The NCAA has just released ground breaking rules that may affect the landscape of college basketball for years to come.
No, this is not a drill. This is a reality.
Perhaps the biggest and most important change is the use of agents. According to the NCAA, college basketball players will now be able to be represented by an agent after any basketball season after an NBA evaluation for the NBA Undergraduate Advisory Committee. The report also notes that high schools players will also be able to hire an agent if they are deemed as ‘elite’ prospects by USA Basketball.
The report notes that agents can pay for meals and transportation, but only where the student lives / attends school, or if it is associated with meetings with the agent or a pro team.
In addition, college basketball players will now be able to return to school if they go undrafted. Prior to this rule change, players that wished to withdraw from the draft had to within 10 days of completion of the NBA Combine. Now, they will have until 5 p.m. the Monday after the NBA Draft to notify their school.
Lastly, prospective college basketball players will have more chances to visit colleges that they are being recruited by.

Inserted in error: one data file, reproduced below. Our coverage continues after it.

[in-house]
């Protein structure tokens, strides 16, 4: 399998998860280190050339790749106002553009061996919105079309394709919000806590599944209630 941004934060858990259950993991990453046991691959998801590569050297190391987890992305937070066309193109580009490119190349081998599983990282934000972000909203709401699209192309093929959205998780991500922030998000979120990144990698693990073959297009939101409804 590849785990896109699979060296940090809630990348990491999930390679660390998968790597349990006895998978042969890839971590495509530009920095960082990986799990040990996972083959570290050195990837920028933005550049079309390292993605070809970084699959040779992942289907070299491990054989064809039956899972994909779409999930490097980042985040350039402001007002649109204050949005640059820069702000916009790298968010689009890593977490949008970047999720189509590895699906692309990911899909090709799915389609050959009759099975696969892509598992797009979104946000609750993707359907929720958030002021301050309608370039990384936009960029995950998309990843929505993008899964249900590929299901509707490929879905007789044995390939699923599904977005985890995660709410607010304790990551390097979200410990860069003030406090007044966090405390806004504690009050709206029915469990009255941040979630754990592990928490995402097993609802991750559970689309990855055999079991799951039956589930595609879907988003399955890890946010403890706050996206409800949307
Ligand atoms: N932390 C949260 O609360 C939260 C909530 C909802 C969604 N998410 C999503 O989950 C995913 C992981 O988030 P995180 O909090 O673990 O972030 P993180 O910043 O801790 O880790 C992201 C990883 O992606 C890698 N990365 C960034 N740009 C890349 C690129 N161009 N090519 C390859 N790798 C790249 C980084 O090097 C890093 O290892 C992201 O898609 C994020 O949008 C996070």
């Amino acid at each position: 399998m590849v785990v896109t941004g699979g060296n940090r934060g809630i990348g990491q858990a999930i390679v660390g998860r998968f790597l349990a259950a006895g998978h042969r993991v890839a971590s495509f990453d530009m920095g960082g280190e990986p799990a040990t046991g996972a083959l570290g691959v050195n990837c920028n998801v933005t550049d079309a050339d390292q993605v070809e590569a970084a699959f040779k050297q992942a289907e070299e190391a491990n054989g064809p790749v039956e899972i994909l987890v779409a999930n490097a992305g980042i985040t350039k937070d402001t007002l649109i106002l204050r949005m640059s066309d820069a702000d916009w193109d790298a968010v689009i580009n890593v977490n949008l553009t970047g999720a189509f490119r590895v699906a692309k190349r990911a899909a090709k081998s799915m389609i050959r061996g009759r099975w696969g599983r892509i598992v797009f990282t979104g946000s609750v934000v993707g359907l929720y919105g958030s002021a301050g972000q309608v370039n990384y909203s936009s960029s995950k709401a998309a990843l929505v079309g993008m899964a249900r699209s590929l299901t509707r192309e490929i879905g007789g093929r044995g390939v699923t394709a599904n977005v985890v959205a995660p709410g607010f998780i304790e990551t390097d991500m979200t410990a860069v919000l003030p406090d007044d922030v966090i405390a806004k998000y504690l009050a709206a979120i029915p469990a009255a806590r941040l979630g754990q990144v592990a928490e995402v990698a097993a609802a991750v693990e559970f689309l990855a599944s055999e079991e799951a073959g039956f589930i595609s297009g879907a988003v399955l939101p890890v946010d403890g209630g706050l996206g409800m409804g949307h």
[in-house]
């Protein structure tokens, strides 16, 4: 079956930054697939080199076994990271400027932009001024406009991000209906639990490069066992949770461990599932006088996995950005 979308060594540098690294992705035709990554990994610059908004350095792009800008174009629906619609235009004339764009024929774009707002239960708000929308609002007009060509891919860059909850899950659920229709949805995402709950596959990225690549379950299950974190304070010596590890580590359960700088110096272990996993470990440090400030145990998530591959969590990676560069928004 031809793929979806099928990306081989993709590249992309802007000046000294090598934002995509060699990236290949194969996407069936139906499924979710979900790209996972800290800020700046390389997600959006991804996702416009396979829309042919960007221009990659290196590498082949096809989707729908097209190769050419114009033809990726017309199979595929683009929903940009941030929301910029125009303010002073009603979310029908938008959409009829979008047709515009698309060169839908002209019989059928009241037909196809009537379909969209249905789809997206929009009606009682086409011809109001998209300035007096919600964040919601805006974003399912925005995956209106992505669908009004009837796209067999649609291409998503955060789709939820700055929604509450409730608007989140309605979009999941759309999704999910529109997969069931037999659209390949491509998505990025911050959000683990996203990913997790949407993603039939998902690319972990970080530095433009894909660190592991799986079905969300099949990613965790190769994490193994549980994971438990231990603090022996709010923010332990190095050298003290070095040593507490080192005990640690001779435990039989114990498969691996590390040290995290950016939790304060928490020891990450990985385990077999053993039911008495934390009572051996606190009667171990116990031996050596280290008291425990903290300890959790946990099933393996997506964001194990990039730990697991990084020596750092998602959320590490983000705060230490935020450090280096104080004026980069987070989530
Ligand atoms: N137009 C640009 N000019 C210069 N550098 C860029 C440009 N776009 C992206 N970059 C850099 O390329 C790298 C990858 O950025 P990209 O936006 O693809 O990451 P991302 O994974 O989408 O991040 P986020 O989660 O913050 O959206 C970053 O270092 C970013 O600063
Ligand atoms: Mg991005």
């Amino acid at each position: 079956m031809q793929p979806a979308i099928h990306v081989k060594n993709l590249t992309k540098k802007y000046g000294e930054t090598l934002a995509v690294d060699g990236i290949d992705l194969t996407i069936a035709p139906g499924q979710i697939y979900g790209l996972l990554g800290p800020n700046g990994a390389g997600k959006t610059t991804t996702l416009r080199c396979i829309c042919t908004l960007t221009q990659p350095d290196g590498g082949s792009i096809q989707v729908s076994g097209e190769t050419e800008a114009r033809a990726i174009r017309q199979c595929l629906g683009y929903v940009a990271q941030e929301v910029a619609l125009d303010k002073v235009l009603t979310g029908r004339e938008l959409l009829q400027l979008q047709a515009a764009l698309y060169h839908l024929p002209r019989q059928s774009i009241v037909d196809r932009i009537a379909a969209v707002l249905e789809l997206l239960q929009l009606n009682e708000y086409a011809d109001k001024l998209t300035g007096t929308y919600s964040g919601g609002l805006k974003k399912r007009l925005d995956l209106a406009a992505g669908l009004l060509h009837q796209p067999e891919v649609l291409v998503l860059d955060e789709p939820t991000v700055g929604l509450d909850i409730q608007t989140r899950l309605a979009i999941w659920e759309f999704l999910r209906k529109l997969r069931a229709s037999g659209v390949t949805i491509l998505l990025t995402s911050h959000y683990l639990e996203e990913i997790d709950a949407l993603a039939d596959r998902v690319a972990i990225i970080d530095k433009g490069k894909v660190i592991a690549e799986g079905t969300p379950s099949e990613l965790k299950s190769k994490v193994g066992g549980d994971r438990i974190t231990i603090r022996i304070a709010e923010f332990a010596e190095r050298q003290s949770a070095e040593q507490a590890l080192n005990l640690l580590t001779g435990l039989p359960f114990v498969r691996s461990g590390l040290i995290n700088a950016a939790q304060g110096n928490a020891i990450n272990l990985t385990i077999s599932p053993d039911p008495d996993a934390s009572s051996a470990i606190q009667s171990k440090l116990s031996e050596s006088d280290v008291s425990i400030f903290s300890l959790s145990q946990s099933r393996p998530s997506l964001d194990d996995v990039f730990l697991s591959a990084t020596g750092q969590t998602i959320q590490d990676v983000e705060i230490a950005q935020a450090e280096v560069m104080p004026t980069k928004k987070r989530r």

A full list of rules and guidelines can be seen on ncaa.org.
Plain and simple, the NCAA finally got something right. Too often, we forget that basketball is a profession for some people. If college basketball players are good enough, then they will make a career out of playing in the NBA.
Let me offer this question:
If you are a wizard at science and have the skills to be hired at NASA straight out of high-school, why wouldn’t you take the job. After all, there are no restrictions on this.
It is the same for basketball players. We are not yet at letting them jump out of high-school, but by allowing them to sign with an agent who can pay for school and meeting related meals and transportation, this is a step in the right direction.
This is the NCAA saying, “Hey, we’ve heard all of your complaints and wishes about agent representation, so here, lets give it a test run”.
I can’t blame the NCAA for not going all in. By moving slowly, it will allow time for everything to catch up and get put in order. Gold star number one for the NCAA.
However, it didn’t just stop here! The NCAA is also allowing undrafted players who participated in the combine to return to school. Gold star number two!
Not only is this good for undrafted players, but it is beneficial to schools. Players can get a great look at where they will get drafted – or where they won’t. On the flip side, schools will be able to get players back for another chance at a tournament run. This could have allowed players such as Brandon McCoy, Trevon Duval, Allonzo Trier, and Malik Newman to return to school if they so choose.
Lastly, by allowing players to visit prospective colleges more often, it takes pressure off of coaches and players to fit a bunch of visits in – and do it legally at that.
Gold star number three, and the NCAA is now on top. Congrats, NCAA, you’re making headlines for the right reason!